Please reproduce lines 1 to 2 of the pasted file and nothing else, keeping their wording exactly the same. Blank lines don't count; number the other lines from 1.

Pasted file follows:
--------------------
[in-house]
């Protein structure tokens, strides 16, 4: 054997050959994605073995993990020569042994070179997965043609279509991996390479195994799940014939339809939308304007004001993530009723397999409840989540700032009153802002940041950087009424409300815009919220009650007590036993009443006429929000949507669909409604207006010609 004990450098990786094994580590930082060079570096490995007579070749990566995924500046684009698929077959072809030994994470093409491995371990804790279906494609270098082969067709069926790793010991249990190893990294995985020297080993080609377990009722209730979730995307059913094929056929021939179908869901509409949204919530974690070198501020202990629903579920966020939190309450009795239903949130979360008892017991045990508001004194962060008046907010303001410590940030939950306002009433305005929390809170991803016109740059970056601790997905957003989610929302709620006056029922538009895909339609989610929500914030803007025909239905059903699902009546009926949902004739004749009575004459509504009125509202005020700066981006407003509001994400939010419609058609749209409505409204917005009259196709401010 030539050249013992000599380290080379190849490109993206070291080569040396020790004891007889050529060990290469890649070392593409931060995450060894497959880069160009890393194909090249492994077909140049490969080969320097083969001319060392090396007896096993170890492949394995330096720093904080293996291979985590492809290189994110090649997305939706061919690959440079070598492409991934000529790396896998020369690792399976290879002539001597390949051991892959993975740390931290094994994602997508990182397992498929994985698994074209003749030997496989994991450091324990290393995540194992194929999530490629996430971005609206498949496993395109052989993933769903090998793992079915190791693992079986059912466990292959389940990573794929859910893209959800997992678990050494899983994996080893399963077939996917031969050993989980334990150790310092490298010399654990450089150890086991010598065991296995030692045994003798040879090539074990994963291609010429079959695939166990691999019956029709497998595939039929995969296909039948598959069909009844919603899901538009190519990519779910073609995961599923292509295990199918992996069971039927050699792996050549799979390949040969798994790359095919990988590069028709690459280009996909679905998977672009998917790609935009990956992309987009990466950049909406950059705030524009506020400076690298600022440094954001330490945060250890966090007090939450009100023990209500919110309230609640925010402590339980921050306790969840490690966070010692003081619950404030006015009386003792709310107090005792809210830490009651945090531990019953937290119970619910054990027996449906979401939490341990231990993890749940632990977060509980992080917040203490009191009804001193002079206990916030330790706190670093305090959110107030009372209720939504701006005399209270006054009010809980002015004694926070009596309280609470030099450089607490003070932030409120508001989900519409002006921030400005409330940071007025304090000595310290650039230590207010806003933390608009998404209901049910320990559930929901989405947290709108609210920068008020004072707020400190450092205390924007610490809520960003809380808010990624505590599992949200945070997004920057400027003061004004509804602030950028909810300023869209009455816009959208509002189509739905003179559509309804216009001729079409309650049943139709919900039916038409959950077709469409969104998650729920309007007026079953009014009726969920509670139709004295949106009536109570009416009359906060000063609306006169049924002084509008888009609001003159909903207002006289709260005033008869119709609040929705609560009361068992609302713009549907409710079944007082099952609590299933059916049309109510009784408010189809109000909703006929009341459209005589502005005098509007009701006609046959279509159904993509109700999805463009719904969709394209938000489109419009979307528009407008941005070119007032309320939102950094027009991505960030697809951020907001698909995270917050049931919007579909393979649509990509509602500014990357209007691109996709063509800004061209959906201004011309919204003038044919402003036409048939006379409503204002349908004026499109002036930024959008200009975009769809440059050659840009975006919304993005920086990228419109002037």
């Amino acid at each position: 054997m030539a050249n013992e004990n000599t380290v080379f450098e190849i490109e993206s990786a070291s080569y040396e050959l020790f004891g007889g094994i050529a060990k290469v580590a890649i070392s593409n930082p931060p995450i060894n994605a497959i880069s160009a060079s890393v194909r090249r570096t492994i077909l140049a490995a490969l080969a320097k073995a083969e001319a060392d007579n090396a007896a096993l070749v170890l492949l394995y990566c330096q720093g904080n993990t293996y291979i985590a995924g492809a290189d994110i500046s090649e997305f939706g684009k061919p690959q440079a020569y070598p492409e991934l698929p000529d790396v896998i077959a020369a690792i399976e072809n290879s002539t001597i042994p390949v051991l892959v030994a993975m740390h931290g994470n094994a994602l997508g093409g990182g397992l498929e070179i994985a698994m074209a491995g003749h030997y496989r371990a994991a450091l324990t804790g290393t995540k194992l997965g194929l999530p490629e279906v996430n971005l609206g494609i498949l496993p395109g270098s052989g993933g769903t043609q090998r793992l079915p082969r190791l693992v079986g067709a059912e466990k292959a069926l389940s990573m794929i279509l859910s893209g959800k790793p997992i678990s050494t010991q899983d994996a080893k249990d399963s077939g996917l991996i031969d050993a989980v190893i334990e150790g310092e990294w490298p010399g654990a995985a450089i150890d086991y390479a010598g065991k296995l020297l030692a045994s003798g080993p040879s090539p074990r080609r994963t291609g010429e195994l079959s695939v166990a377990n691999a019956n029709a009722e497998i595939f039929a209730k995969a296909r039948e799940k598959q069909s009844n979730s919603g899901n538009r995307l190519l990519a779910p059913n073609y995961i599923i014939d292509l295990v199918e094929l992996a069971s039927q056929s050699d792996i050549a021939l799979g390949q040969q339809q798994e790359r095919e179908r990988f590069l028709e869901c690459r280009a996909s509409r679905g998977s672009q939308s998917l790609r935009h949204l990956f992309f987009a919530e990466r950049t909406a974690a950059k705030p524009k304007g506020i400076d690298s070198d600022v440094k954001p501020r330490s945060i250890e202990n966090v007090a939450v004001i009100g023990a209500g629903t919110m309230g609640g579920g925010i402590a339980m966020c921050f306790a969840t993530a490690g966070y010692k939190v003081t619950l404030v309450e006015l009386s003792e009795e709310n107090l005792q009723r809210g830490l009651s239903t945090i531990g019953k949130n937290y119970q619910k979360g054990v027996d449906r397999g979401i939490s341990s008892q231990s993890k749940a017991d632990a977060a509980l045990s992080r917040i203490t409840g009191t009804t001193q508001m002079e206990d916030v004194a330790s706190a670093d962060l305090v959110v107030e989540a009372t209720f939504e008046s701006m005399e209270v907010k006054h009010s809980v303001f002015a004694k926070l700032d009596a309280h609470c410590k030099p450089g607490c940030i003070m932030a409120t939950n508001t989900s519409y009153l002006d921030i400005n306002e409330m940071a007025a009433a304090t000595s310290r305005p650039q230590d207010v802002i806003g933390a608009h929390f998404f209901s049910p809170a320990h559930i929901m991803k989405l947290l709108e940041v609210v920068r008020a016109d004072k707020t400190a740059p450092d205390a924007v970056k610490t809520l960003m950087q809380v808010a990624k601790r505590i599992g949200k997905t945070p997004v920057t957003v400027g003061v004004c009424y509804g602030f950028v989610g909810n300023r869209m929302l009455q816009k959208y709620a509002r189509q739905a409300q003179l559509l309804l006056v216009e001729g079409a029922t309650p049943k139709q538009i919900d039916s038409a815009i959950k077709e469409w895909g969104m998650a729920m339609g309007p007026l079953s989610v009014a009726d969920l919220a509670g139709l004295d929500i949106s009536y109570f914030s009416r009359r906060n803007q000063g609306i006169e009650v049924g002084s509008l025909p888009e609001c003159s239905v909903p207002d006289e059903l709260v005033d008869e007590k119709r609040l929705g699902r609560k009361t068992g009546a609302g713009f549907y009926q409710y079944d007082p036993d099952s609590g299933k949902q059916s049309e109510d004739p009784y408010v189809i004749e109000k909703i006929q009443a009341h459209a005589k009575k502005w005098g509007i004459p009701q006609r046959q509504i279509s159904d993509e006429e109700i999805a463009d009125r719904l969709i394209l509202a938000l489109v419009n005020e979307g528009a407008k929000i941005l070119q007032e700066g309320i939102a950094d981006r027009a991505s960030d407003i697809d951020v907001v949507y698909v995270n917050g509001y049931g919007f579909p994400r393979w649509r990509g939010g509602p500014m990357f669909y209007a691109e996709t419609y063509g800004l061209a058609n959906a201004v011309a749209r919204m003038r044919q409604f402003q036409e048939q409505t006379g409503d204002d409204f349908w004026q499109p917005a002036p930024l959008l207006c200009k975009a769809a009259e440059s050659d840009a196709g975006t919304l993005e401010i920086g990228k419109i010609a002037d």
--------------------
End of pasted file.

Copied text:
[in-house]
């Protein structure tokens, strides 16, 4: 054997050959994605073995993990020569042994070179997965043609279509991996390479195994799940014939339809939308304007004001993530009723397999409840989540700032009153802002940041950087009424409300815009919220009650007590036993009443006429929000949507669909409604207006010609 004990450098990786094994580590930082060079570096490995007579070749990566995924500046684009698929077959072809030994994470093409491995371990804790279906494609270098082969067709069926790793010991249990190893990294995985020297080993080609377990009722209730979730995307059913094929056929021939179908869901509409949204919530974690070198501020202990629903579920966020939190309450009795239903949130979360008892017991045990508001004194962060008046907010303001410590940030939950306002009433305005929390809170991803016109740059970056601790997905957003989610929302709620006056029922538009895909339609989610929500914030803007025909239905059903699902009546009926949902004739004749009575004459509504009125509202005020700066981006407003509001994400939010419609058609749209409505409204917005009259196709401010 030539050249013992000599380290080379190849490109993206070291080569040396020790004891007889050529060990290469890649070392593409931060995450060894497959880069160009890393194909090249492994077909140049490969080969320097083969001319060392090396007896096993170890492949394995330096720093904080293996291979985590492809290189994110090649997305939706061919690959440079070598492409991934000529790396896998020369690792399976290879002539001597390949051991892959993975740390931290094994994602997508990182397992498929994985698994074209003749030997496989994991450091324990290393995540194992194929999530490629996430971005609206498949496993395109052989993933769903090998793992079915190791693992079986059912466990292959389940990573794929859910893209959800997992678990050494899983994996080893399963077939996917031969050993989980334990150790310092490298010399654990450089150890086991010598065991296995030692045994003798040879090539074990994963291609010429079959695939166990691999019956029709497998595939039929995969296909039948598959069909009844919603899901538009190519990519779910073609995961599923292509295990199918992996069971039927050699792996050549799979390949040969798994790359095919990988590069028709690459280009996909679905998977672009998917790609935009990956992309987009990466950049909406950059705030524009506020400076690298600022440094954001330490945060250890966090007090939450009100023990209500919110309230609640925010402590339980921050306790969840490690966070010692003081619950404030006015009386003792709310107090005792809210830490009651945090531990019953937290119970619910054990027996449906979401939490341990231990993890749940632990977060509980992080917040203490009191009804001193002079206990916030330790706190670093305090959110107030009372209720939504701006005399209270006054009010809980002015004694926070009596309280609470030099450089607490003070932030409120508001989900519409002006921030400005409330940071007025304090000595310290650039230590207010806003933390608009998404209901049910320990559930929901989405947290709108609210920068008020004072707020400190450092205390924007610490809520960003809380808010990624505590599992949200945070997004920057400027003061004004509804602030950028909810300023869209009455816009959208509002189509739905003179559509309804216009001729079409309650049943139709919900039916038409959950077709469409969104998650729920309007007026079953009014009726969920509670139709004295949106009536109570009416009359906060000063609306006169049924002084509008888009609001003159909903207002006289709260005033008869119709609040929705609560009361068992609302713009549907409710079944007082099952609590299933059916049309109510009784408010189809109000909703006929009341459209005589502005005098509007009701006609046959279509159904993509109700999805463009719904969709394209938000489109419009979307528009407008941005070119007032309320939102950094027009991505960030697809951020907001698909995270917050049931919007579909393979649509990509509602500014990357209007691109996709063509800004061209959906201004011309919204003038044919402003036409048939006379409503204002349908004026499109002036930024959008200009975009769809440059050659840009975006919304993005920086990228419109002037």